You saw the viral tweets, but you still have questions.
“Who is my representative and how can I find their phone numbers?”
“What’s the difference between a senator and a congressperson?”
“How can I find out about town hall meetings?”
If you’ve seen tweets and Facebook posts asking for calls to action to call your representatives but you aren’t sure what to say or exactly who to call, start here first.
I’ve expanded the original viral tweets into actionable steps you can take to research, organize, and contact your representative.
My tips on contacting elected officials took the internet and social media by storm after the election.
However, articles here and there and tweet threads are hard to follow and refer back to. I’ve compiled the best practices I learned from my time in Congress and turned them into an easy-to-read guidebook.
Call the Halls contains the information I’ve been asked about the most:
- Researching Your Members of Congress
- Finding Your Niche
- How to Contact
- Useful Scripts/Email Templates
- Town Hall Meetings
- In-Person Meetings with Staff
- Frequently Asked Questions
Call the Halls also includes worksheets that you can print out and complete to keep track of your progress and your research. They are basically the adult coloring books of the political world.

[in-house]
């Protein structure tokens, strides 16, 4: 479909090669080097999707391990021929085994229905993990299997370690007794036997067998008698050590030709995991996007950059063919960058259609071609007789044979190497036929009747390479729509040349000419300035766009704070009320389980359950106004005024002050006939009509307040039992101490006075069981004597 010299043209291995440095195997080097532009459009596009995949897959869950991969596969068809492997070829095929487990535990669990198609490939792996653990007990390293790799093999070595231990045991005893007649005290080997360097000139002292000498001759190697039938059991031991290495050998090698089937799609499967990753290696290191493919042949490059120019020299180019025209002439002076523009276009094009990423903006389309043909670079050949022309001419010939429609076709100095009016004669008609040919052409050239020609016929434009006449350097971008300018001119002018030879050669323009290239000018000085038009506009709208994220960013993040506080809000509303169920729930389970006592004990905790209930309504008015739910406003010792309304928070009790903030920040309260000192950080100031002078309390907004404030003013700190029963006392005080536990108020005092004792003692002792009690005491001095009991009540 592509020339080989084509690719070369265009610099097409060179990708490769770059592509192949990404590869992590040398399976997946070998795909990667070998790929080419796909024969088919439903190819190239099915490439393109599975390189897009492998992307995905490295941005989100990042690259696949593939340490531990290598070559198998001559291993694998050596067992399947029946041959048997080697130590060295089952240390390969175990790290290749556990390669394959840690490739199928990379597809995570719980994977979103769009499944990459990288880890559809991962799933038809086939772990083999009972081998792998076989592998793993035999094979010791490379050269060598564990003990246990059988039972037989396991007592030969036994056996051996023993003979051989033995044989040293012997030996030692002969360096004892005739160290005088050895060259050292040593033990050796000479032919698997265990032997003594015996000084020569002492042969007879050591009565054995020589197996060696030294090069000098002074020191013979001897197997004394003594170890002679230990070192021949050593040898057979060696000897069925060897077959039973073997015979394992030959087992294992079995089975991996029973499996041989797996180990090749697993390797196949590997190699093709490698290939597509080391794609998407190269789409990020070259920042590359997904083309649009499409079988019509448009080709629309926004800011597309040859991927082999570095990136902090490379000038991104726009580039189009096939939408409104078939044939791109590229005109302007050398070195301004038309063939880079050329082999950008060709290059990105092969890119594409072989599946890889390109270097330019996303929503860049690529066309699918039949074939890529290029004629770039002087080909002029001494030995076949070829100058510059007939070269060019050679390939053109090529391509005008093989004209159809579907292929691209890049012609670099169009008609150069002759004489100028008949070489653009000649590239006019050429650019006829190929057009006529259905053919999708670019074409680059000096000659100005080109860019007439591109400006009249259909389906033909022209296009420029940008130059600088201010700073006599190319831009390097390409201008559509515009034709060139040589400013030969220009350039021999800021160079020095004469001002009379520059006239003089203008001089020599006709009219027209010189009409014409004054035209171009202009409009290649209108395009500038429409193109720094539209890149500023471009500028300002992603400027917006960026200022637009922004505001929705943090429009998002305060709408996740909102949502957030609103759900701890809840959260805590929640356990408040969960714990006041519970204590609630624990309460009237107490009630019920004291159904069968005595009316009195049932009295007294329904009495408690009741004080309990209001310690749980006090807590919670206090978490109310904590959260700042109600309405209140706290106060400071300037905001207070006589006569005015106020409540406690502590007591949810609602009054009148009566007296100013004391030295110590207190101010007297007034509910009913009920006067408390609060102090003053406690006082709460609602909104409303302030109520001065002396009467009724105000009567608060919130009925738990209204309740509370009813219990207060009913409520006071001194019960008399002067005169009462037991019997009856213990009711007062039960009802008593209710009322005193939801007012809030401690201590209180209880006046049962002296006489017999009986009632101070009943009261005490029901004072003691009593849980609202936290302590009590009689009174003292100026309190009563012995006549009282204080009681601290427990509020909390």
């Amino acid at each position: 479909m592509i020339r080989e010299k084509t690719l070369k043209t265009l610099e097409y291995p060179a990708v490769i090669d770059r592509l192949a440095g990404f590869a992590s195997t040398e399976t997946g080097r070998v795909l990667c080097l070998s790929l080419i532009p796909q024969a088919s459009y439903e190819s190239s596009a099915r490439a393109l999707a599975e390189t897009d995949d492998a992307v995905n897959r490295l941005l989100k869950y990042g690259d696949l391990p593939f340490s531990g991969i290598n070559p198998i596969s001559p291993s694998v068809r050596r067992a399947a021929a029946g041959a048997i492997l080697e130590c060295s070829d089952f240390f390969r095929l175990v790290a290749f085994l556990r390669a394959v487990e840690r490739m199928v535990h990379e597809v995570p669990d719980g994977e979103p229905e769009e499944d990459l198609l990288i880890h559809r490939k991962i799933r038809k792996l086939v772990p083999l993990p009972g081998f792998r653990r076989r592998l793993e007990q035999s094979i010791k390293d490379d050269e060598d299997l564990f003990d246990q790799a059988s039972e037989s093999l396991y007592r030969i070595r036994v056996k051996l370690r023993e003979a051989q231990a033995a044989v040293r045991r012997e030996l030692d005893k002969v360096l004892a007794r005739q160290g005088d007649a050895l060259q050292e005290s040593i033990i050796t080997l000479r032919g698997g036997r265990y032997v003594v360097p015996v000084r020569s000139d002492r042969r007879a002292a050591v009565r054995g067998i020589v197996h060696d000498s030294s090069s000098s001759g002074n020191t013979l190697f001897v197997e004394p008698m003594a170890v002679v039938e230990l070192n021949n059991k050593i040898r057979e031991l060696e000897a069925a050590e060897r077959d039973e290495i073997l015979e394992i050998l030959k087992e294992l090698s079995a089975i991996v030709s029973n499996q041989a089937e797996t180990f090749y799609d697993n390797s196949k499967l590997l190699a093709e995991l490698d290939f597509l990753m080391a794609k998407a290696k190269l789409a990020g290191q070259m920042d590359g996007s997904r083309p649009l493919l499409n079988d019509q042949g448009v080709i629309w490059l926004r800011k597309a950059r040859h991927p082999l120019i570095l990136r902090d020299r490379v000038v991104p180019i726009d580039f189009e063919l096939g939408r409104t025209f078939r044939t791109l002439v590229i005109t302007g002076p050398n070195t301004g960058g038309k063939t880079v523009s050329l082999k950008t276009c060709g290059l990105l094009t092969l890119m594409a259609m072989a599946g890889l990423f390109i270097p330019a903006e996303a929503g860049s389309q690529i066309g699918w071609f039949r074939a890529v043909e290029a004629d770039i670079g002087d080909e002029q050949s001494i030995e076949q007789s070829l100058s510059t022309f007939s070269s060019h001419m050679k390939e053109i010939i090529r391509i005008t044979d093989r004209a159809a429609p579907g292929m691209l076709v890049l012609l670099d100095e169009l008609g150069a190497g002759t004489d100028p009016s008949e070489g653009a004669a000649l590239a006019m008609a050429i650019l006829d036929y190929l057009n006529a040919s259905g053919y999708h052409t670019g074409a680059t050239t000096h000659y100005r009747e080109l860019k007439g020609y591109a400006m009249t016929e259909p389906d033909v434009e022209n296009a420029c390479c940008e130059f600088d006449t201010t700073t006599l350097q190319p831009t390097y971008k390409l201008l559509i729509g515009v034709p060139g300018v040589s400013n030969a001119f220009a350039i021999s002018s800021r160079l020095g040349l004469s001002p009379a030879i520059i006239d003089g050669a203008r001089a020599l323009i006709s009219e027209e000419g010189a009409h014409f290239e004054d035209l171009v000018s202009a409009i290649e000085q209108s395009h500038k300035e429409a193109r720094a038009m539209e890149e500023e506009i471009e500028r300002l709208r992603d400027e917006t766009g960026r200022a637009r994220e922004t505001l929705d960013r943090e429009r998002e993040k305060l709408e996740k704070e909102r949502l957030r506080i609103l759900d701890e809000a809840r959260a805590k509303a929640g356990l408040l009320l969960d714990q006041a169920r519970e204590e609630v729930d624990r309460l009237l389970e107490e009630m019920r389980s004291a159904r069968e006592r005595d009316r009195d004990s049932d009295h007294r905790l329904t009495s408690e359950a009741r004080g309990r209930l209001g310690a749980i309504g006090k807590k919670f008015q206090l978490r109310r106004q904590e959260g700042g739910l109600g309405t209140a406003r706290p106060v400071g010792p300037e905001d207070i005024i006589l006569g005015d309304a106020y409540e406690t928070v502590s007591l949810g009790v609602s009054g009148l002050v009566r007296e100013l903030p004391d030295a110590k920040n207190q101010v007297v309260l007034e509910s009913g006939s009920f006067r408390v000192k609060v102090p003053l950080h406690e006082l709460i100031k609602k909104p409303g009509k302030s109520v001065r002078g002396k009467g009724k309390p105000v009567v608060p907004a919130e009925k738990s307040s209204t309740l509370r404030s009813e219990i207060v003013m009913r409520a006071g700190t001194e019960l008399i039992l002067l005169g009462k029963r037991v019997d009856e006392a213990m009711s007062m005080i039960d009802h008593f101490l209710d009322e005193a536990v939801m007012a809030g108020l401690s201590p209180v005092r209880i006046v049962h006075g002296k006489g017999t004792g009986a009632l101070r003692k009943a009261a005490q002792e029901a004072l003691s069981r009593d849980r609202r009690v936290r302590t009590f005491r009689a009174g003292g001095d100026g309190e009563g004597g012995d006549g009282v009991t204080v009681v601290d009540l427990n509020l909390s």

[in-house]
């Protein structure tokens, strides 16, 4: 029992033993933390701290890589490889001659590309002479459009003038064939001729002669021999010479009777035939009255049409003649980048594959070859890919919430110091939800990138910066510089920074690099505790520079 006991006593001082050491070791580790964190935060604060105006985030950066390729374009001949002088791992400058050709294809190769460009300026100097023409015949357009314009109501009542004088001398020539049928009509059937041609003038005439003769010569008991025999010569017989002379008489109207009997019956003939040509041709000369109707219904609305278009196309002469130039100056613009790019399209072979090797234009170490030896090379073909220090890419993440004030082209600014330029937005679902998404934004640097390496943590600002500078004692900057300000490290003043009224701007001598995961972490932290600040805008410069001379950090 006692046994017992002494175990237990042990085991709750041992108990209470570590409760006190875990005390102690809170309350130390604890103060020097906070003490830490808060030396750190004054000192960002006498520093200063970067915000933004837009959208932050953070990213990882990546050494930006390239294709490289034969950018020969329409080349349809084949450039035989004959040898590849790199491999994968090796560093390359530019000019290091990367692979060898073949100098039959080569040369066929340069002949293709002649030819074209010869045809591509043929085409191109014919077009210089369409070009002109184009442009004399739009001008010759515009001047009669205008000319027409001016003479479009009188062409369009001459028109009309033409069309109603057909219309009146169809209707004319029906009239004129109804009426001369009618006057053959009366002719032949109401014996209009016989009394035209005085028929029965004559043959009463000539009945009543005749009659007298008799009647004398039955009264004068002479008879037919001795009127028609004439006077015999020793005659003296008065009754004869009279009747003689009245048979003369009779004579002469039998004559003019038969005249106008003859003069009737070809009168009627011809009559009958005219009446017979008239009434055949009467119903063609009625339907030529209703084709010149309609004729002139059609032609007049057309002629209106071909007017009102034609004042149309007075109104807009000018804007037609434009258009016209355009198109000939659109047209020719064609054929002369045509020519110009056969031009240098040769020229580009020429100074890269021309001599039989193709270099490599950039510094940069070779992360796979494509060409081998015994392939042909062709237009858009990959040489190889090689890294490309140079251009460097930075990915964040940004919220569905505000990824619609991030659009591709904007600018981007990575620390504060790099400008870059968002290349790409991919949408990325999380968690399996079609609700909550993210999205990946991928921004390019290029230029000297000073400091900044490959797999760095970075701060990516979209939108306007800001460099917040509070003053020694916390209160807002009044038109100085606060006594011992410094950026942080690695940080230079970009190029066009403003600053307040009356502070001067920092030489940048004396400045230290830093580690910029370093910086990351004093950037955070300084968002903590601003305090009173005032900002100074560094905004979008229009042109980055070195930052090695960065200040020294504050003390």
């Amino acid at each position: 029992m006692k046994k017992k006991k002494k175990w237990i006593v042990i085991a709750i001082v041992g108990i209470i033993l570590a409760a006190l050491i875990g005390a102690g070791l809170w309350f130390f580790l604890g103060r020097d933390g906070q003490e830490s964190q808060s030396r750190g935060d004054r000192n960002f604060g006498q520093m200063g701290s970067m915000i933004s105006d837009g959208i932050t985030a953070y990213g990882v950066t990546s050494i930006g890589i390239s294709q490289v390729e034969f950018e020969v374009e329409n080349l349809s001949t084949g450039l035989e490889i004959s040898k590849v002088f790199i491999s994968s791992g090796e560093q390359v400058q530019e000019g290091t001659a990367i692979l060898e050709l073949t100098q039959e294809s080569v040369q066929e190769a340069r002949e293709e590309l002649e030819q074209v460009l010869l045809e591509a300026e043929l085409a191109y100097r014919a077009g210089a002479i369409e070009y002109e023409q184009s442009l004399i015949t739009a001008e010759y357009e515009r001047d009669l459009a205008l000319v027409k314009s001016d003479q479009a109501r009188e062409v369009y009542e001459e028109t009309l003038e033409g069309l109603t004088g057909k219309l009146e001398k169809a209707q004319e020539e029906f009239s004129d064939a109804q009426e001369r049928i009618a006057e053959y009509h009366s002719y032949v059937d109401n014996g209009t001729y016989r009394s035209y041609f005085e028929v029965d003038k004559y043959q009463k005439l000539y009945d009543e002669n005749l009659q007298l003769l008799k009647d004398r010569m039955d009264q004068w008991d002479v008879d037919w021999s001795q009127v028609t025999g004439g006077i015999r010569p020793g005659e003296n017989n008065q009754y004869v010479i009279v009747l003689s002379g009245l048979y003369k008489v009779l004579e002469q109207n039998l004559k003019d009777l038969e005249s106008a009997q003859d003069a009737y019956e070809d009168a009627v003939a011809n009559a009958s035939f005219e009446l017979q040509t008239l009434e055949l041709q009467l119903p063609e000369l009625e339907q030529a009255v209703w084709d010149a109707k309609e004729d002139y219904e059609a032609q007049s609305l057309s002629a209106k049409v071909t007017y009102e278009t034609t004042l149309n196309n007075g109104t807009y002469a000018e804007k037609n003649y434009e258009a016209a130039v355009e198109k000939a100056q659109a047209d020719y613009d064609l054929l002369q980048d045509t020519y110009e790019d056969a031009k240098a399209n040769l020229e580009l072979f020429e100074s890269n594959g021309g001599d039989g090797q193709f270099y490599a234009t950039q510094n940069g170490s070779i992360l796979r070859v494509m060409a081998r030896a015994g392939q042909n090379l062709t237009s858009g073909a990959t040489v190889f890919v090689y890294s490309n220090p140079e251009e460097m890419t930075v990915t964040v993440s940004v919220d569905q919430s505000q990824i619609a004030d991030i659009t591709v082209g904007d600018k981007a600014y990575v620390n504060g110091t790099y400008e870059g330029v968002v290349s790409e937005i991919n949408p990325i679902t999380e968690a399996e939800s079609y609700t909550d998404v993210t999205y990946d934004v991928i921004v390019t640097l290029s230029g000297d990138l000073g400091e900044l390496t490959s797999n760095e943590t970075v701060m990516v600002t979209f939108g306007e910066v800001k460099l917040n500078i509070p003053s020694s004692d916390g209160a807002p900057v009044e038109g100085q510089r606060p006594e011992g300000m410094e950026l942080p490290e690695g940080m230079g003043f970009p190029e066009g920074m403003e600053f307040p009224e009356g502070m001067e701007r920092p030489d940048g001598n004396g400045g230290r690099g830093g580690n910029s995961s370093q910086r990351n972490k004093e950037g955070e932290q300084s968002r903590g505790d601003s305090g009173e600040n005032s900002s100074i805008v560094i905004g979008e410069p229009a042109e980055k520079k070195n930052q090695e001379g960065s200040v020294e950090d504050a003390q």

“I am one of those people who had been holding off calling my reps because (typical millennial!) I hate talking on the phone, and didn't know what to expect when I did call. Now I feel ready and empowered to make the calls.” —Emily Helck, writer and blogger at ruralie.com
Don't waste your time on ineffective efforts
Before you start in on calls to action, read this guide. Calling the wrong office or bringing up an issue beyond your representative’s control can discredit your message. Make sure you’re informed and engaging with your elected officials effectively so your voice is heard.
- new to politics and unsure of your next steps
- part of a non-profit organization looking to beef up lobbying work
- concerned about new laws and policies and want to have your voice heard
- interested in learning more about how Congress and their staffs work
this guide is for you.
I created Call the Halls to share my knowledge of citizen advocacy. You can pay me what you think it’s worth to you. This is information that I want every educated voter to have and to know when they call their representatives. I hope you will share it with your family and friends. If my tweets or this book helped you get more involved in your government, I’d appreciate a few dollars if you can spare them.
By purchasing Call the Halls here, you’ll get updates. In the coming months, I may have new information to share. All of these updates will come to you automatically, no matter when you purchased or downloaded the guide.
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